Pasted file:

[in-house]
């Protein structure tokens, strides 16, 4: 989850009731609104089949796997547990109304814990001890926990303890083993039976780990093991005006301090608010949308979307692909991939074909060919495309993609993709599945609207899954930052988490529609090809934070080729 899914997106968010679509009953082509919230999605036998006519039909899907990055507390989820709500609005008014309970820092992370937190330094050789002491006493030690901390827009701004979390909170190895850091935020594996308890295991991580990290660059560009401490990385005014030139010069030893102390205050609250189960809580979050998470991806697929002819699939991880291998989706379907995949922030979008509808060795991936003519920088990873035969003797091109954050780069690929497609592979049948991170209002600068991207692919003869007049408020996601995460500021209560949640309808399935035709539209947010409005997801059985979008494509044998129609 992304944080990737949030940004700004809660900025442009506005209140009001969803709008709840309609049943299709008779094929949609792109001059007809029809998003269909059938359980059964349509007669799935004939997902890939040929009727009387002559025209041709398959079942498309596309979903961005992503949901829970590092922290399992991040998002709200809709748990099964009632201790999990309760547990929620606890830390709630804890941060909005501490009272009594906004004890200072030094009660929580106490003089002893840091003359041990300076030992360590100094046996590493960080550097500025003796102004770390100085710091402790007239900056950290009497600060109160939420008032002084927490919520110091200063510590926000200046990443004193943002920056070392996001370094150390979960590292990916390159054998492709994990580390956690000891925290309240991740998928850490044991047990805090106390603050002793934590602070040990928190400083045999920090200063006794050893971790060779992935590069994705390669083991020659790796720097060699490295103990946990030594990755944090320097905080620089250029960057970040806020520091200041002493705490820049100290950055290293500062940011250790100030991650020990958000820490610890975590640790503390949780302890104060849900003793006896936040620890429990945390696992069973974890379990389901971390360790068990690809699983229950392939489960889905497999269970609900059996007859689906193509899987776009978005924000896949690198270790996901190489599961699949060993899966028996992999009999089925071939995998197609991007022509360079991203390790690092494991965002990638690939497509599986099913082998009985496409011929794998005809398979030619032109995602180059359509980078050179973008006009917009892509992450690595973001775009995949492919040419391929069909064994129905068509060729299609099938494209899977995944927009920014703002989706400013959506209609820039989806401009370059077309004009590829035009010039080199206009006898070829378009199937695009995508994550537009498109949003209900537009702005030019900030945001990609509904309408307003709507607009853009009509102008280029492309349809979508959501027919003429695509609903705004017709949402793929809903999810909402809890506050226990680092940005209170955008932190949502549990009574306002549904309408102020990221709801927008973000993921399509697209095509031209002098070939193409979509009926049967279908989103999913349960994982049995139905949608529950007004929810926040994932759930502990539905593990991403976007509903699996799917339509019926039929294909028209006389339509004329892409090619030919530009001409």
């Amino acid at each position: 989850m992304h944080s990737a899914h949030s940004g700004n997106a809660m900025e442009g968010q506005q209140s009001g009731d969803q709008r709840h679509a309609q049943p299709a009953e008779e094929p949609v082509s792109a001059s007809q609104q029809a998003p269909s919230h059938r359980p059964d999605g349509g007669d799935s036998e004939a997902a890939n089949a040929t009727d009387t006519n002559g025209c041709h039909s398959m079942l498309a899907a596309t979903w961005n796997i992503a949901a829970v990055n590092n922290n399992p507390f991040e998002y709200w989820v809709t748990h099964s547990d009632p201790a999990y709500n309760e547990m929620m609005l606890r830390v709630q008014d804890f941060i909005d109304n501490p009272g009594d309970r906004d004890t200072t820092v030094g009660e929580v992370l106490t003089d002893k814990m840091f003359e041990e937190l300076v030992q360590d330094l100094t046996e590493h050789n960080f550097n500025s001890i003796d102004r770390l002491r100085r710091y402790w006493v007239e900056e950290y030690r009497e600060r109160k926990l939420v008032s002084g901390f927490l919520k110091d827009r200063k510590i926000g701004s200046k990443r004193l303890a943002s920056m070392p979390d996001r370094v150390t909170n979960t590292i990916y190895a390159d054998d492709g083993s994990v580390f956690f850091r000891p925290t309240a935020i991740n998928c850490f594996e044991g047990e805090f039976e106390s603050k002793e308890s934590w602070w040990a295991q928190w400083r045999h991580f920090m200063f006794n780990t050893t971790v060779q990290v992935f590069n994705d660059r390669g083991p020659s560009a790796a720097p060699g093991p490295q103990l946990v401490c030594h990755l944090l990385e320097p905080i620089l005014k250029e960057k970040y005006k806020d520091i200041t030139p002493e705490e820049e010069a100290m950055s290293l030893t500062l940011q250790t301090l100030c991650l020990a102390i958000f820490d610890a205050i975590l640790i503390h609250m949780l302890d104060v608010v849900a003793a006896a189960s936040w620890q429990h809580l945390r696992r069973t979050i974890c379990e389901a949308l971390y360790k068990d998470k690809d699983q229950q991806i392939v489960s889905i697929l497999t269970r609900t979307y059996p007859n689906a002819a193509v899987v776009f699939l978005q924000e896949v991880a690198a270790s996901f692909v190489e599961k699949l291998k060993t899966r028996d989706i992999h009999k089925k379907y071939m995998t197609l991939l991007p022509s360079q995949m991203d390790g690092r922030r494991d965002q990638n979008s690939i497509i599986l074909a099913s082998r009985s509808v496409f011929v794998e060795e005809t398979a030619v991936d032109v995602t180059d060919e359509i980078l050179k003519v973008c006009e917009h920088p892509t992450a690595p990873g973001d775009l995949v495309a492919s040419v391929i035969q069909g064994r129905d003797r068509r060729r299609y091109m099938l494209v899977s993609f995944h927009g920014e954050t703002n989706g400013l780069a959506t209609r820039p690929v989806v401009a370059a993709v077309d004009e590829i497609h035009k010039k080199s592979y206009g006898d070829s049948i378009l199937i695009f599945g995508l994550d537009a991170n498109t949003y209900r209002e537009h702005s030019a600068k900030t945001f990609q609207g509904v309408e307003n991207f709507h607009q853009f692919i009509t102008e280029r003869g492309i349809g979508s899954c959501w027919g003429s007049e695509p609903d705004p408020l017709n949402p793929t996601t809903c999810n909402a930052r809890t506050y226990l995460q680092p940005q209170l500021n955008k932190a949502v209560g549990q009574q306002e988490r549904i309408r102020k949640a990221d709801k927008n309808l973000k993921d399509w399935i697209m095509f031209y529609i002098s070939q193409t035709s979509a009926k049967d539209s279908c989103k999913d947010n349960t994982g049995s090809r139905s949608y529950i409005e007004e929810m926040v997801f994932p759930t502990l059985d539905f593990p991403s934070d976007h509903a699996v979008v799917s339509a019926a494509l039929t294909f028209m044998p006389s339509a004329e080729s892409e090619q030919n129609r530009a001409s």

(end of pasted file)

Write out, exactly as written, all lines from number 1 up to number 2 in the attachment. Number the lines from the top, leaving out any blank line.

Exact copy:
[in-house]
């Protein structure tokens, strides 16, 4: 989850009731609104089949796997547990109304814990001890926990303890083993039976780990093991005006301090608010949308979307692909991939074909060919495309993609993709599945609207899954930052988490529609090809934070080729 899914997106968010679509009953082509919230999605036998006519039909899907990055507390989820709500609005008014309970820092992370937190330094050789002491006493030690901390827009701004979390909170190895850091935020594996308890295991991580990290660059560009401490990385005014030139010069030893102390205050609250189960809580979050998470991806697929002819699939991880291998989706379907995949922030979008509808060795991936003519920088990873035969003797091109954050780069690929497609592979049948991170209002600068991207692919003869007049408020996601995460500021209560949640309808399935035709539209947010409005997801059985979008494509044998129609 992304944080990737949030940004700004809660900025442009506005209140009001969803709008709840309609049943299709008779094929949609792109001059007809029809998003269909059938359980059964349509007669799935004939997902890939040929009727009387002559025209041709398959079942498309596309979903961005992503949901829970590092922290399992991040998002709200809709748990099964009632201790999990309760547990929620606890830390709630804890941060909005501490009272009594906004004890200072030094009660929580106490003089002893840091003359041990300076030992360590100094046996590493960080550097500025003796102004770390100085710091402790007239900056950290009497600060109160939420008032002084927490919520110091200063510590926000200046990443004193943002920056070392996001370094150390979960590292990916390159054998492709994990580390956690000891925290309240991740998928850490044991047990805090106390603050002793934590602070040990928190400083045999920090200063006794050893971790060779992935590069994705390669083991020659790796720097060699490295103990946990030594990755944090320097905080620089250029960057970040806020520091200041002493705490820049100290950055290293500062940011250790100030991650020990958000820490610890975590640790503390949780302890104060849900003793006896936040620890429990945390696992069973974890379990389901971390360790068990690809699983229950392939489960889905497999269970609900059996007859689906193509899987776009978005924000896949690198270790996901190489599961699949060993899966028996992999009999089925071939995998197609991007022509360079991203390790690092494991965002990638690939497509599986099913082998009985496409011929794998005809398979030619032109995602180059359509980078050179973008006009917009892509992450690595973001775009995949492919040419391929069909064994129905068509060729299609099938494209899977995944927009920014703002989706400013959506209609820039989806401009370059077309004009590829035009010039080199206009006898070829378009199937695009995508994550537009498109949003209900537009702005030019900030945001990609509904309408307003709507607009853009009509102008280029492309349809979508959501027919003429695509609903705004017709949402793929809903999810909402809890506050226990680092940005209170955008932190949502549990009574306002549904309408102020990221709801927008973000993921399509697209095509031209002098070939193409979509009926049967279908989103999913349960994982049995139905949608529950007004929810926040994932759930502990539905593990991403976007509903699996799917339509019926039929294909028209006389339509004329892409090619030919530009001409």